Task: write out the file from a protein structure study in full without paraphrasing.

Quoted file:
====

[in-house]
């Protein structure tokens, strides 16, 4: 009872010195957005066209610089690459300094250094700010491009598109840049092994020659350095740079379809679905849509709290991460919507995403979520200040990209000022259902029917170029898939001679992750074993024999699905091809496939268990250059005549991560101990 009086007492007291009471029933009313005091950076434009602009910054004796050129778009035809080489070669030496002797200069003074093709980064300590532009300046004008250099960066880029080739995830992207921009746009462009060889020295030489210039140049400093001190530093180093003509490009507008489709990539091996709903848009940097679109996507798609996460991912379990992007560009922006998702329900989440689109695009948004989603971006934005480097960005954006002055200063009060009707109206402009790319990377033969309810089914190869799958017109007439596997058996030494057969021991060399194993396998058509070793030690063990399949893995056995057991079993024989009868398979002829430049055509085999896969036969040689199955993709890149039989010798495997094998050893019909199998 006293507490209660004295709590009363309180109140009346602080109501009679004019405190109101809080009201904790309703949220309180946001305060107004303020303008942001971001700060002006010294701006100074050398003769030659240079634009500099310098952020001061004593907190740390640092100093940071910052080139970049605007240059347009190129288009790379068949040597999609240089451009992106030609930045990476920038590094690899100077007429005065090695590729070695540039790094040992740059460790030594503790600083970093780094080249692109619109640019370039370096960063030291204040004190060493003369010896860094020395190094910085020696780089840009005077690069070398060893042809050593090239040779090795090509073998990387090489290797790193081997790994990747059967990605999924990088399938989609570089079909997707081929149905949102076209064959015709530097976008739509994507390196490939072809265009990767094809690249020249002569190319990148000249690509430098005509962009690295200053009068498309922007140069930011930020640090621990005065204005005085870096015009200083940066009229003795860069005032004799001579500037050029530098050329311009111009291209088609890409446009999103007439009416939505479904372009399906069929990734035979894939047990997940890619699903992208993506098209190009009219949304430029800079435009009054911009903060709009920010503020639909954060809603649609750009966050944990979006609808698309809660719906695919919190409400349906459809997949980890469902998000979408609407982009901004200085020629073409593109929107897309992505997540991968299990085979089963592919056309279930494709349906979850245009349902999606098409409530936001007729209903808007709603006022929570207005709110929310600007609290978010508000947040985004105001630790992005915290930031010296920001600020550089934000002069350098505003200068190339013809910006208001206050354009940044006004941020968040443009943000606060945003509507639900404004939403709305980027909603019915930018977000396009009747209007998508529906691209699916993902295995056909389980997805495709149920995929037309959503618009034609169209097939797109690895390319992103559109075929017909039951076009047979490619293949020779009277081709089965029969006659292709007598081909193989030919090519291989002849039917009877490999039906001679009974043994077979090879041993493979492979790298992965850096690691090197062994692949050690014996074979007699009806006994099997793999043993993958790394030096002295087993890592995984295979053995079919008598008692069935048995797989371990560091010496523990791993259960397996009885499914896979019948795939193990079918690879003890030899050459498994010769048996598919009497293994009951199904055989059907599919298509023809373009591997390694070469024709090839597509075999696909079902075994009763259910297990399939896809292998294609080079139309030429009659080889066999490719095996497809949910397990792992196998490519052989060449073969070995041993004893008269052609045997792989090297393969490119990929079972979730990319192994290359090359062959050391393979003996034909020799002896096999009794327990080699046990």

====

[in-house]
């Protein structure tokens, strides 16, 4: 009872010195957005066209610089690459300094250094700010491009598109840049092994020659350095740079379809679905849509709290991460919507995403979520200040990209000022259902029917170029898939001679992750074993024999699905091809496939268990250059005549991560101990 009086007492007291009471029933009313005091950076434009602009910054004796050129778009035809080489070669030496002797200069003074093709980064300590532009300046004008250099960066880029080739995830992207921009746009462009060889020295030489210039140049400093001190530093180093003509490009507008489709990539091996709903848009940097679109996507798609996460991912379990992007560009922006998702329900989440689109695009948004989603971006934005480097960005954006002055200063009060009707109206402009790319990377033969309810089914190869799958017109007439596997058996030494057969021991060399194993396998058509070793030690063990399949893995056995057991079993024989009868398979002829430049055509085999896969036969040689199955993709890149039989010798495997094998050893019909199998 006293507490209660004295709590009363309180109140009346602080109501009679004019405190109101809080009201904790309703949220309180946001305060107004303020303008942001971001700060002006010294701006100074050398003769030659240079634009500099310098952020001061004593907190740390640092100093940071910052080139970049605007240059347009190129288009790379068949040597999609240089451009992106030609930045990476920038590094690899100077007429005065090695590729070695540039790094040992740059460790030594503790600083970093780094080249692109619109640019370039370096960063030291204040004190060493003369010896860094020395190094910085020696780089840009005077690069070398060893042809050593090239040779090795090509073998990387090489290797790193081997790994990747059967990605999924990088399938989609570089079909997707081929149905949102076209064959015709530097976008739509994507390196490939072809265009990767094809690249020249002569190319990148000249690509430098005509962009690295200053009068498309922007140069930011930020640090621990005065204005005085870096015009200083940066009229003795860069005032004799001579500037050029530098050329311009111009291209088609890409446009999103007439009416939505479904372009399906069929990734035979894939047990997940890619699903992208993506098209190009009219949304430029800079435009009054911009903060709009920010503020639909954060809603649609750009966050944990979006609808698309809660719906695919919190409400349906459809997949980890469902998000979408609407982009901004200085020629073409593109929107897309992505997540991968299990085979089963592919056309279930494709349906979850245009349902999606098409409530936001007729209903808007709603006022929570207005709110929310600007609290978010508000947040985004105001630790992005915290930031010296920001600020550089934000002069350098505003200068190339013809910006208001206050354009940044006004941020968040443009943000606060945003509507639900404004939403709305980027909603019915930018977000396009009747209007998508529906691209699916993902295995056909389980997805495709149920995929037309959503618009034609169209097939797109690895390319992103559109075929017909039951076009047979490619293949020779009277081709089965029969006659292709007598081909193989030919090519291989002849039917009877490999039906001679009974043994077979090879041993493979492979790298992965850096690691090197062994692949050690014996074979007699009806006994099997793999043993993958790394030096002295087993890592995984295979053995079919008598008692069935048995797989371990560091010496523990791993259960397996009885499914896979019948795939193990079918690879003890030899050459498994010769048996598919009497293994009951199904055989059907599919298509023809373009591997390694070469024709090839597509075999696909079902075994009763259910297990399939896809292998294609080079139309030429009659080889066999490719095996497809949910397990792992196998490519052989060449073969070995041993004893008269052609045997792989090297393969490119990929079972979730990319192994290359090359062959050391393979003996034909020799002896096999009794327990080699046990």